• 10x/side, alternate sides.  Repeat 2x.  Make sure your glutes are going..
    • image.png.848cc54df9140afd49662b024324509e.png

Kneeling hip flexor stretch

  • One knee down on balance pad, other leg is bent 90 degrees.
  • Get some light tension going in your glutes with a little forward pressure, flatten your back foot but don't lean. 
    • Chest and shoulders should be perpendicular to the ground.
  • Repeat 2x, switch legs
  • Quick pic as this one's important to do right.  Both legs should be at 90 degrees
  • If you want to get a little more range in here, you can add some torso twists
    • image.png.a020fb52168da51bf6e87705e527e464.png


Single leg glute bridge

  • Really good one.  If you skip almost everything else in here, this is the one you want to keep.  Great for isolating your glutes
  • Flat on back, one foot flat on ground.  You'll be pushing with this one.  Other leg straight up in air.
  • Push up with your flat foot so your butt and back come off the ground.  Hold 2 sec.  Repeat 10x.  Alternate sides.
    • image.png.bc64322e74ee6b34c7d138676b0e4753.png

Groin stretch

  • Knees apart shoulder width or wider (if you can).  Feet flat on ground.
  • Drop to your elbows, get at it in the groin area.  Make sure your back is flat.
  • Throw in some hip circles to see if you can get a little more stretch and range out of it.
  • 30 sec, repeat 2x

Kneeling Clamshells with resistance bands

  • This is a bit of a burnout exercise, it's gonna suck.  Basically a kneeling version of the clamshell above.  Resistance bands around your knees.  This is all glutes and core so make sure they're on.
  • One knee is down on the balance pad - this knee will remain stationary, chest and shoulders up.  The other knee will open and come back like a pendulum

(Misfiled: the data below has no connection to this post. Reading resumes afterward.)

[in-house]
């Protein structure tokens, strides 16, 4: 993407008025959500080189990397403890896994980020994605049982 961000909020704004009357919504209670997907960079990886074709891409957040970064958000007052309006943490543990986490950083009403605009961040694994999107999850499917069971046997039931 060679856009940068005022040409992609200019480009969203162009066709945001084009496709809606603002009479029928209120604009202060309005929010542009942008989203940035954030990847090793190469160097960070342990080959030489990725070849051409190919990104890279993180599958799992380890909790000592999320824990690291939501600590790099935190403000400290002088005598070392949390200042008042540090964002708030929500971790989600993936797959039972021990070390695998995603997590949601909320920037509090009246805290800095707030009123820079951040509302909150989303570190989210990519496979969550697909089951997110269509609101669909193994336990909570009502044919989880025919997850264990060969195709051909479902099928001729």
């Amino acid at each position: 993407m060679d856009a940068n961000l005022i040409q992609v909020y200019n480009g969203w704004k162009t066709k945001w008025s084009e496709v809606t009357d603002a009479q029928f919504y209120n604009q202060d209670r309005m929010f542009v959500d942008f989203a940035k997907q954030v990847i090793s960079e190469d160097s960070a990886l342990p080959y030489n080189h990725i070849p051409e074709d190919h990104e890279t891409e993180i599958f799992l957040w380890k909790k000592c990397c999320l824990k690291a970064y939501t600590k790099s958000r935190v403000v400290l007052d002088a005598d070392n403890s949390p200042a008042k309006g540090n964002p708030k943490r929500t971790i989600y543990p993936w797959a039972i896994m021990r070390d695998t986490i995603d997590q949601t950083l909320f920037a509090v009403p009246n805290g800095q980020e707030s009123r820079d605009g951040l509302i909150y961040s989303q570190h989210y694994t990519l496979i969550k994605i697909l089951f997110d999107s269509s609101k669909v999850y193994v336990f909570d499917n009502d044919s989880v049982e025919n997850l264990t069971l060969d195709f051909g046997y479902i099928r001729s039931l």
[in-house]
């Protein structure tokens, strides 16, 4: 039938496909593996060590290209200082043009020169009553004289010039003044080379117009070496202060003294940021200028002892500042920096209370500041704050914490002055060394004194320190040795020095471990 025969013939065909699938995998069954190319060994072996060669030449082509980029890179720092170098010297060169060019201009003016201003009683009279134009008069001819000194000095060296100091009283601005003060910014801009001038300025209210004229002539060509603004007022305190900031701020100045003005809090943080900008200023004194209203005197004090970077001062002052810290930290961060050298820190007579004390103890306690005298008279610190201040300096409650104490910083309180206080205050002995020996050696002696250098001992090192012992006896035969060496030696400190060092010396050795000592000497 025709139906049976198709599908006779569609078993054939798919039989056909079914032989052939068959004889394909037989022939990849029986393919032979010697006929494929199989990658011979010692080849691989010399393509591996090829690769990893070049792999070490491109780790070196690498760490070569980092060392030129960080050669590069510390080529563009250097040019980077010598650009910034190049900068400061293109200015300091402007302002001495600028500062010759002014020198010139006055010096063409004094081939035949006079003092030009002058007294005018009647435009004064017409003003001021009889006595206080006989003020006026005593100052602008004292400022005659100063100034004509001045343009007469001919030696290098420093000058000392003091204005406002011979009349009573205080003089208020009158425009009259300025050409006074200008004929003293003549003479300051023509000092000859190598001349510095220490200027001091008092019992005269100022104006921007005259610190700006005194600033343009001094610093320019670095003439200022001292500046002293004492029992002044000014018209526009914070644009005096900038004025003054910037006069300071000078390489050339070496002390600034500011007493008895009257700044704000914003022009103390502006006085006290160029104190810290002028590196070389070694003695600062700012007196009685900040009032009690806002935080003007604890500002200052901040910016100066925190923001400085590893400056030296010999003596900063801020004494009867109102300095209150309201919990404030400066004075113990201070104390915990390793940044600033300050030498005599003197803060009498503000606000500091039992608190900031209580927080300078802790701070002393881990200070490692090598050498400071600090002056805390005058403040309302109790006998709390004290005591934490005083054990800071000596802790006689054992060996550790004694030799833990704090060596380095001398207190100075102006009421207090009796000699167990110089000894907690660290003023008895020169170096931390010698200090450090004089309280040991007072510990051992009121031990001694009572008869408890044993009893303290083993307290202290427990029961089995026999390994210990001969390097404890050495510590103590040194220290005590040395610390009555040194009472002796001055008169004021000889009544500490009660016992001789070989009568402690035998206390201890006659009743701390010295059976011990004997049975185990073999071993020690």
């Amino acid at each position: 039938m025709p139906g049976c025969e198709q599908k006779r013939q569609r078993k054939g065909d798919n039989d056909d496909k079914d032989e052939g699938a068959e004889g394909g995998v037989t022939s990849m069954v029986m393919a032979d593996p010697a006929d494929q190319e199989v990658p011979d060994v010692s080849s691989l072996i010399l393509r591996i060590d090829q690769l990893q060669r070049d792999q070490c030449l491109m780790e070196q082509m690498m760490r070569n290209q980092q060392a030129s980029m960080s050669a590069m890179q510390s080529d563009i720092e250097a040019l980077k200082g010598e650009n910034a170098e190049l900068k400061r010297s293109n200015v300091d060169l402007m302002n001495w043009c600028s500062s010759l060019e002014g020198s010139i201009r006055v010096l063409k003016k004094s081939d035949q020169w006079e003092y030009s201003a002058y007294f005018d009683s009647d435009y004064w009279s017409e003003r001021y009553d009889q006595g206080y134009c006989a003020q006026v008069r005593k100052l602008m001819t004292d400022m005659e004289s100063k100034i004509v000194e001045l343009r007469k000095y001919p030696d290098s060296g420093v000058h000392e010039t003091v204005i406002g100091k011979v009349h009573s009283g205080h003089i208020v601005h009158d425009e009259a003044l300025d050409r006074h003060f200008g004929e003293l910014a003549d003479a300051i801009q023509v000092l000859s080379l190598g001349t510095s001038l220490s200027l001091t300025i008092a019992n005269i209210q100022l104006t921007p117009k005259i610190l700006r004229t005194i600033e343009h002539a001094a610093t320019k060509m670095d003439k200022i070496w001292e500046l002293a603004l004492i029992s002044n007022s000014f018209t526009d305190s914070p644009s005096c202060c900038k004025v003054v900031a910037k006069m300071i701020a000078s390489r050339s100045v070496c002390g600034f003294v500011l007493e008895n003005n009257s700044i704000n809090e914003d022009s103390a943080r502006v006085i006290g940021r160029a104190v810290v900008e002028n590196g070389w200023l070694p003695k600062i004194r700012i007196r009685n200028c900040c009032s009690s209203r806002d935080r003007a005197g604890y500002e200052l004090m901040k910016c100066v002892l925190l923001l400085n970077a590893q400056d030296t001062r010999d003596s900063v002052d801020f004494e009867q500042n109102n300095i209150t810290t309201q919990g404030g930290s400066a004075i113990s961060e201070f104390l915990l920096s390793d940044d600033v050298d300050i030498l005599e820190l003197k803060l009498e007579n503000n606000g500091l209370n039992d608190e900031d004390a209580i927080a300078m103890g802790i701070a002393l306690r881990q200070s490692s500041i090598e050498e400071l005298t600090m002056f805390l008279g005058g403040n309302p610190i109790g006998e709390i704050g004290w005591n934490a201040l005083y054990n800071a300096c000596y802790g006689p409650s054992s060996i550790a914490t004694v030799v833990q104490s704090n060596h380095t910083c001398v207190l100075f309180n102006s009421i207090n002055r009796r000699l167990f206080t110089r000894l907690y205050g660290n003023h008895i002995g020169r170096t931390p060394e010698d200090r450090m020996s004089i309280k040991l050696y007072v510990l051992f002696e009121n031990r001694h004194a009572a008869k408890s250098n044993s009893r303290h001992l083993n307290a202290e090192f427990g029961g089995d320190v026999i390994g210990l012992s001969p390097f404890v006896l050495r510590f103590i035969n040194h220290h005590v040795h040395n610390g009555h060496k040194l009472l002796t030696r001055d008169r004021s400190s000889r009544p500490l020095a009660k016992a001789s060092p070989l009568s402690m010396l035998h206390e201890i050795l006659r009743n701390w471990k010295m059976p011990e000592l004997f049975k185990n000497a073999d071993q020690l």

• Your goal is to balance on the pad with one knee while opening and closing your opposite.  Super slow and controlled.  Each rep should run 5 sec or more.  5x each side, alternate and repeat 2x.
    • image.png.db22d9dd0caa1319924a974b8c8020f2.png


  • My personal favorite...and the one I hate the most.
  • Make sure your butt is flat on the ground. 
  • For your internally rotated hip (that's the guy's left leg in pic below) you can try to raise your foot off the ground and hold
  • Hold 20 sec, flip to the other side.  Repeat and flip 2x.
  • Advanced version of this (which I got from dkmobility) - drive your internally rotated hip into the ground and hold that tension for the full count, then slowly release into a stretch.  You should feel some gain
    • image.png.cc8f2ddb95e1a5f669d246aa5e216f71.png


I'll generally wrap with some Maria Mountain butterfly challenge stuff and call it a day.




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Excellent post. I enjoy learning more about other routines and movements. The more you know...

For those, like me, that have digressed so far from normal hip ROM that any 90-90 pose or movement leaves you leaning hard in the opposite direction of the 'rear' leg: Sit your front leg sit bone on a yoga block making sure that the sit bone of the rear leg is NOT - it should be floating. Getting some altitude will allow you to first get into the proper position, but more importantly, altitude will allow you to breathe, contract, hold and release your contraction as intended. Over time, you may not need the block.